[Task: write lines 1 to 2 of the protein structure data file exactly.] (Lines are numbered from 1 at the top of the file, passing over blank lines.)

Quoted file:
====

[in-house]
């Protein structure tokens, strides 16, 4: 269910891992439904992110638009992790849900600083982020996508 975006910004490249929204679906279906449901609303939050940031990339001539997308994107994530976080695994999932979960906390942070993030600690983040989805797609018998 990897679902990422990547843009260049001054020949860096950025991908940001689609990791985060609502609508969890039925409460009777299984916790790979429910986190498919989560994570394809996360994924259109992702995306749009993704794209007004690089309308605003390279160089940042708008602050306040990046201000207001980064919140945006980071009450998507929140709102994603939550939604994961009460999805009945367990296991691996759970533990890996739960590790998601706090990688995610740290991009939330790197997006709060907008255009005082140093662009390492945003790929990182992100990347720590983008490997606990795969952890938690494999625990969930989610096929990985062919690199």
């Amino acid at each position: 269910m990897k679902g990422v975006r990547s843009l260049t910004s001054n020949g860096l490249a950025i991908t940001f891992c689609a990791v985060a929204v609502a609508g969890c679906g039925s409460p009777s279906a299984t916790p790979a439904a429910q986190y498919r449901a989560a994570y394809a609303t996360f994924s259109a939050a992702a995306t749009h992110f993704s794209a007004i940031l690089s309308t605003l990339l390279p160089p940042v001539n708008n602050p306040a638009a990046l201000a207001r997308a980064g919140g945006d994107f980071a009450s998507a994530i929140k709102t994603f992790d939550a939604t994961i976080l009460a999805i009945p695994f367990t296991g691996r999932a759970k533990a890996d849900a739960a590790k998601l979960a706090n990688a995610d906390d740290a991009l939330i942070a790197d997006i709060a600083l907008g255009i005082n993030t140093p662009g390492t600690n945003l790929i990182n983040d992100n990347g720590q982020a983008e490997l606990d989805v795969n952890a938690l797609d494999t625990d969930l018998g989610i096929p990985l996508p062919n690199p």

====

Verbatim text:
[in-house]
């Protein structure tokens, strides 16, 4: 269910891992439904992110638009992790849900600083982020996508 975006910004490249929204679906279906449901609303939050940031990339001539997308994107994530976080695994999932979960906390942070993030600690983040989805797609018998 990897679902990422990547843009260049001054020949860096950025991908940001689609990791985060609502609508969890039925409460009777299984916790790979429910986190498919989560994570394809996360994924259109992702995306749009993704794209007004690089309308605003390279160089940042708008602050306040990046201000207001980064919140945006980071009450998507929140709102994603939550939604994961009460999805009945367990296991691996759970533990890996739960590790998601706090990688995610740290991009939330790197997006709060907008255009005082140093662009390492945003790929990182992100990347720590983008490997606990795969952890938690494999625990969930989610096929990985062919690199």